A Midcentury Modern Apartment Complex Gets a 21st-Century Redo
I will confess it’s a little unsettling to report on a ribbon-cutting that includes the unveiling of a historic plaque on an apartment complex that was built the year after I was born. But Midcentury Modern architecture is now reaching the point where it’s the subject of historic preservation efforts, and in that sense, the revamped Park Towne Place, which city officials and Aimco executives rechristened June 9, is one helluva preservation project.
Actually, the project not only rehabilitates the 959-unit, four-tower development but upgrades it with new and improved apartments and amenities that bring the complex in line with 21st-century residents’ tastes and desires. Along with the redesign comes a new name: Park Towne Place / Museum District Residences. And in honor of that new moniker, the complex has also become the city’s newest art gallery.
The plaque, placed at the entrance to the completed South Tower, indicates that Park Towne Place is now listed on the National Register of Historic Places. “This development holds an important place in the development of multifamily housing and of Midcentury Modern design,” Aimco East Region Senior Vice President for Redevelopment Wes Powell said at the ribbon-cutting ceremony program.
It was also part of a 1950s effort to help the Ben Franklin Parkway live up to its potential. The Parkway still isn’t everything it could be, but the apartment development is now a lot more than what it had been, and Aimco used the occasion of the South Tower’s completion to show off the changes, which also include a dramatic improvement in the complex’s resident amenities.
The South Tower, located next to the community amenities, is the first of the four towers at Park Towne Place to get the full makeover treatment. The photos below give you an idea of the improvements that have already taken place. Others are under way now and in the works. The East Tower is currently under renovation; when it reopens, it will include a restaurant facing the Parkway that will be open to the public. Improvements to the pedestrian pathways, streetscapes and shuttle bus service are being funded by a $1 million multimodal transportation grant from the Commonwealth of Pennsylvania; State Sen. Larry Farnese, who also spoke at the ceremony, played an instrumental role in securing the grant.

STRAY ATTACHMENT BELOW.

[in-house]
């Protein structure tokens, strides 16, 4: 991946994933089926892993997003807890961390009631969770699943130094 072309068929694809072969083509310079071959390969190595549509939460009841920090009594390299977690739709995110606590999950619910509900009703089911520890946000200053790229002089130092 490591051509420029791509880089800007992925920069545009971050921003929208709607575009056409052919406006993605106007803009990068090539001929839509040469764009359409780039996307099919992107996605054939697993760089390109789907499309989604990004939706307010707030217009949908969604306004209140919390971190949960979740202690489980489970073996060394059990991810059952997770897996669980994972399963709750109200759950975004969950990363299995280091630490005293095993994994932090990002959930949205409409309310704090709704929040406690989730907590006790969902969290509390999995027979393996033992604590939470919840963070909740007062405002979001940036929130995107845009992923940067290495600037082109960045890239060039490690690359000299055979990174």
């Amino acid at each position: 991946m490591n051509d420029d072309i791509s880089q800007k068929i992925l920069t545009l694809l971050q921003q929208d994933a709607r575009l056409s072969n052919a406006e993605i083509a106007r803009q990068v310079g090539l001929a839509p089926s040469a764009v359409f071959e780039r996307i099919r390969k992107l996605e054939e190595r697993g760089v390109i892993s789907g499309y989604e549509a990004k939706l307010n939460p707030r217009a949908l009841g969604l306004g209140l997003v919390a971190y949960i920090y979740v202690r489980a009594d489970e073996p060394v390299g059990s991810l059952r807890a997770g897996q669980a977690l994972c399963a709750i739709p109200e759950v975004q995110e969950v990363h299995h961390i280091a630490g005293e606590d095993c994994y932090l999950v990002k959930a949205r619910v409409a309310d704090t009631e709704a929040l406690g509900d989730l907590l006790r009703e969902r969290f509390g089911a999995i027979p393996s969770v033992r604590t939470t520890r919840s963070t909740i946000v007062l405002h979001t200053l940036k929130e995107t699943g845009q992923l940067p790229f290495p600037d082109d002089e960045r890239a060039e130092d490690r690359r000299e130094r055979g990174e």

Parks and Recreation Commissioner Kathryn Ott Lovell stood in for Mayor Jim Kenney at the ceremony and performed the honors in unveiling the National Register historic plaque by the entrance. “It was the first Midcentury Modern multifamily housing development in Pennsylvania” to earn this honor, Ott-Lovell said.
The Aimco officials who spoke at the ceremony all said Park Towne Place occupied a special place in their portfolio. “It’s been appealing to us since we acquired this property in 1997,” said Patti Fielding, executive vice president of redevelopment and construction services. Fielding said one of the reasons it was so appealing was because of the city it’s in. “It has a strong, diverse economy and a highly educated workforce that produces a discerning customer. And the city’s public transit system is second to none.”
Powell noted that this was no mere cosmetic project: “The guts of the building are new and will last for the next 55 years.”
Aimco will have spent $200 million on the reconstruction of Park Towne Place by the time everything is complete. Work is now under way on the East Tower, which will have a restaurant on its street floor facing the Parkway when it reopens. After that, the North and West towers will be renovated.
Inside the Park Towne Place Makeover
Follow Sandy Smith on Twitter.